How do plumbers decide on what to charge?

Discussion in 'Plumbing Forum, Professional & DIY Advice' started by Maxine, Dec 18, 2006.

  1. jimbo

    jimbo Plumber

    San Diego
    Square root of next boat payment, multiply by cube root of mortgage payment.
  2. johnfrwhipple

    johnfrwhipple Bathroom Design & Build - North Vancouver, B.C.

    North Vancouver, BC
    A few years ago I was at the plumbing wholesaler and waiting my turn. The wholesaler was packed and there was about five plumbers ahead of me. One guy says out loud "Did you hear that Jim got $1,100.00 per fixture?".

    There was some banter and in under a minute all five plumbers agreed to charge $1,100 per fixture.

    Done and done. Like that the cost for plumbing jumps a lot here in North Vancouver.

    Supply and demand at it's best.

    It's not wrong that this happens but when the cost goes up and the quality stays the same - that's not right. I still see plumber's installing the cheapest shit off's, the cheapest shower liners and charging full pop for the work.

  3. ShockHazard

    ShockHazard New Member

    North East Pennsylvania
    Is it wrong to charge customers for the time it takes going to a store to buy the part?
    I have had many that felt the time I drove to the store and back didn't count.
    I generally charge $50 for the first hr, and $25 for each additional, for the whole job.
  4. jimbo

    jimbo Plumber

    San Diego
    A good professional plumber will have a well stocked truck, with parts inventory optimized to what he learns about his service area, over time. Probably no excuse to not have copper, wide selection of fittnings, same for DWV pipe and fittings. With faucet repair, a good selection of Moen, PP, Delta, Kohler and AmStd where appropriate. But with the proliferation of brands and models, that will be more and more iffy.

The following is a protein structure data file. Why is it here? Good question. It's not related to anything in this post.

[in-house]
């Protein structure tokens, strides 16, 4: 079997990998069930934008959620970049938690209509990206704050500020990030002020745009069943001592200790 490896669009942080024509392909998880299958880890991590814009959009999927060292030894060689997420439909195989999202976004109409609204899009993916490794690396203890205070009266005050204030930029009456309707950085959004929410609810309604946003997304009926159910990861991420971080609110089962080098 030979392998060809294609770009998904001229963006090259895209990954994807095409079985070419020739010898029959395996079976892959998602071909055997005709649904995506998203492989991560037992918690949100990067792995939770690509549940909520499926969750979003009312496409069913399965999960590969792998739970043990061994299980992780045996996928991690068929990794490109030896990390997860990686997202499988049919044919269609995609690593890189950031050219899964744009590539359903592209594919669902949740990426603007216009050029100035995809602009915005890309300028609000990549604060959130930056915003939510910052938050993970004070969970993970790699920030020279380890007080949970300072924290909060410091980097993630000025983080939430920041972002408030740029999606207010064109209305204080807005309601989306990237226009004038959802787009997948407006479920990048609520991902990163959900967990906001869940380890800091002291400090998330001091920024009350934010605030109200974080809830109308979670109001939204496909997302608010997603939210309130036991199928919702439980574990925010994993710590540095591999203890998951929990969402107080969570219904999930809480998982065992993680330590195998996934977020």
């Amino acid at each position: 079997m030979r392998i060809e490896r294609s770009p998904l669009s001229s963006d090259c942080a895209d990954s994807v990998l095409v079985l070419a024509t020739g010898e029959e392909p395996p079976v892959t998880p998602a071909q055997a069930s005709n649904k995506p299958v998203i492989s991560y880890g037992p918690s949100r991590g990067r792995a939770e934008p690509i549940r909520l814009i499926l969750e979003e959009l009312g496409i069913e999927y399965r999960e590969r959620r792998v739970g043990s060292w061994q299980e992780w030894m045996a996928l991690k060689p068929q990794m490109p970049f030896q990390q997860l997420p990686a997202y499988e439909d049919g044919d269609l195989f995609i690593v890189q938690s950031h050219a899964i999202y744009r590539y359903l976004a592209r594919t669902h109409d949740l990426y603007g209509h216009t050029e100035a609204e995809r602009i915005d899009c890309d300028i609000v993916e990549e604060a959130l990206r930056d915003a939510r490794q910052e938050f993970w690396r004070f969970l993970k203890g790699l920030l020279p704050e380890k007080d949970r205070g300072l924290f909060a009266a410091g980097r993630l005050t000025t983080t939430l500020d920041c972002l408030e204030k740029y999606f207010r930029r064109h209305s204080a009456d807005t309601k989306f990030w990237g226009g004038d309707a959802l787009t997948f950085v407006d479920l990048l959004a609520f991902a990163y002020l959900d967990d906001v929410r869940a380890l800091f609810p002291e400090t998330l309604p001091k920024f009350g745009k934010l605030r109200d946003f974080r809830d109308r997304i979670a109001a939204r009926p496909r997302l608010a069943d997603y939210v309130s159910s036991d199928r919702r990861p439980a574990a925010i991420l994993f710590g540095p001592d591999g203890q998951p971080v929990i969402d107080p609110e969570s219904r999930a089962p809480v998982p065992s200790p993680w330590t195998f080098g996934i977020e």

If the work could "live" to another day, you could schedule a return trip at your convenience, and pick up the parts on a routine visit to the supplier. Maybe then you do not charge labor for the travel.
  5. hj

    hj Moderator & Master Plumber Staff Member

    Cave Creek, Arizona
    Kordts. You are going to find yourself in the same situation Pizza Hut did. They reduced the price of their pizzas, so the competitors did also, but when the "low spot" was over, people said, "If you can make pizzas for $10.00" NOW, why were you 'overcharging' before and why should we pay you more now"? Lowering prics should be last tactic just before declaring bankruptcy. If customers react to my prices, I tell them I can give them some names of cheaper rate plumbers, although by the time he is done, the FINAL bill will be higher than mine would have been.
  6. frankcervoni

    frankcervoni New Member

    Great Question.

    A few days earlier on 4/5/2013 I received a written quotation for a 5’x5’ bathroom remodel. The plumber wrote and discussed the estimate in insufficient detail. In other words there was no way to understand the scope of time, travel and work relative to the estimated line item cost of the project. I will not use this plumbing company and I will need to shop for another licensed and insured plumbing company.

    It is so simple to receive a useful quotation from a trades person once the trades person understands that the owner needs a reasonable breakdown of costs. The quotation should include separate line items for expenses, material, labor, overhead and profit. If the plumbing company’s hourly rate for its plumber is 42.00/ hour with a 4 hour minimum it should state the same in the estimate. Owners are not adverse to paying reasonable charges that are described in sufficient detail. Detailed estimates afford owners a level of comfort that allows the owner to move forward without shopping the competition.

    Frank Cervoni
  7. beautyfish

    beautyfish New Member